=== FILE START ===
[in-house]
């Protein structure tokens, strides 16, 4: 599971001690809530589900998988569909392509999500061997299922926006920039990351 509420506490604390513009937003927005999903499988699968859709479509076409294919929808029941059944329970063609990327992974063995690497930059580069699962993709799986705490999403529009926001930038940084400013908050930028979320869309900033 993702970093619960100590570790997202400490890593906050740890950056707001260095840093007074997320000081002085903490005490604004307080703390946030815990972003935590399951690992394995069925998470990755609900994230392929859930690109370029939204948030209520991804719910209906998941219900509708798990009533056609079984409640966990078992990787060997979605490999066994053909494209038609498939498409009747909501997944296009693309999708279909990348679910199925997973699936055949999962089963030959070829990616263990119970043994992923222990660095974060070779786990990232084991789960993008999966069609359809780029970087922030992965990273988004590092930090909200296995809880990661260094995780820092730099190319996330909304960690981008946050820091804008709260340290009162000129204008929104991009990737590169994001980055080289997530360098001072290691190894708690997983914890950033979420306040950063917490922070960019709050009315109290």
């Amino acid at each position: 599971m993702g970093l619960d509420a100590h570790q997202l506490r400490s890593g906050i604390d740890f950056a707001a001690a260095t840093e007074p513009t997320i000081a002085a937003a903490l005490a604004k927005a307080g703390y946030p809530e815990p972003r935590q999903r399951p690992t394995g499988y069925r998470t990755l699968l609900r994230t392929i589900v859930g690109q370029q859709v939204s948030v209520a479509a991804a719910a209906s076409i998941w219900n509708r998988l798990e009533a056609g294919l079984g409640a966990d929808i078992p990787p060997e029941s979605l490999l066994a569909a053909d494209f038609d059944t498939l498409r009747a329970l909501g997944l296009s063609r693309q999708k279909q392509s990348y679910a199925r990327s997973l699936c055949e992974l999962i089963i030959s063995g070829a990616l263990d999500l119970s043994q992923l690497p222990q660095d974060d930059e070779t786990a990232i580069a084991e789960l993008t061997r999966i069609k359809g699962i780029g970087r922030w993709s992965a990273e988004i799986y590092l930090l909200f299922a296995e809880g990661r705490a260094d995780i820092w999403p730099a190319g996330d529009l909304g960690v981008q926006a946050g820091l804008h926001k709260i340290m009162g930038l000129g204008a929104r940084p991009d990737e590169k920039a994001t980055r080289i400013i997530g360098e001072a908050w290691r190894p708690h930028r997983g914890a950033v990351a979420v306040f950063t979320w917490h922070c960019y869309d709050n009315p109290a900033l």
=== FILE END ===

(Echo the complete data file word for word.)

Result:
[in-house]
């Protein structure tokens, strides 16, 4: 599971001690809530589900998988569909392509999500061997299922926006920039990351 509420506490604390513009937003927005999903499988699968859709479509076409294919929808029941059944329970063609990327992974063995690497930059580069699962993709799986705490999403529009926001930038940084400013908050930028979320869309900033 993702970093619960100590570790997202400490890593906050740890950056707001260095840093007074997320000081002085903490005490604004307080703390946030815990972003935590399951690992394995069925998470990755609900994230392929859930690109370029939204948030209520991804719910209906998941219900509708798990009533056609079984409640966990078992990787060997979605490999066994053909494209038609498939498409009747909501997944296009693309999708279909990348679910199925997973699936055949999962089963030959070829990616263990119970043994992923222990660095974060070779786990990232084991789960993008999966069609359809780029970087922030992965990273988004590092930090909200296995809880990661260094995780820092730099190319996330909304960690981008946050820091804008709260340290009162000129204008929104991009990737590169994001980055080289997530360098001072290691190894708690997983914890950033979420306040950063917490922070960019709050009315109290």
């Amino acid at each position: 599971m993702g970093l619960d509420a100590h570790q997202l506490r400490s890593g906050i604390d740890f950056a707001a001690a260095t840093e007074p513009t997320i000081a002085a937003a903490l005490a604004k927005a307080g703390y946030p809530e815990p972003r935590q999903r399951p690992t394995g499988y069925r998470t990755l699968l609900r994230t392929i589900v859930g690109q370029q859709v939204s948030v209520a479509a991804a719910a209906s076409i998941w219900n509708r998988l798990e009533a056609g294919l079984g409640a966990d929808i078992p990787p060997e029941s979605l490999l066994a569909a053909d494209f038609d059944t498939l498409r009747a329970l909501g997944l296009s063609r693309q999708k279909q392509s990348y679910a199925r990327s997973l699936c055949e992974l999962i089963i030959s063995g070829a990616l263990d999500l119970s043994q992923l690497p222990q660095d974060d930059e070779t786990a990232i580069a084991e789960l993008t061997r999966i069609k359809g699962i780029g970087r922030w993709s992965a990273e988004i799986y590092l930090l909200f299922a296995e809880g990661r705490a260094d995780i820092w999403p730099a190319g996330d529009l909304g960690v981008q926006a946050g820091l804008h926001k709260i340290m009162g930038l000129g204008a929104r940084p991009d990737e590169k920039a994001t980055r080289i400013i997530g360098e001072a908050w290691r190894p708690h930028r997983g914890a950033v990351a979420v306040f950063t979320w917490h922070c960019y869309d709050n009315p109290a900033l």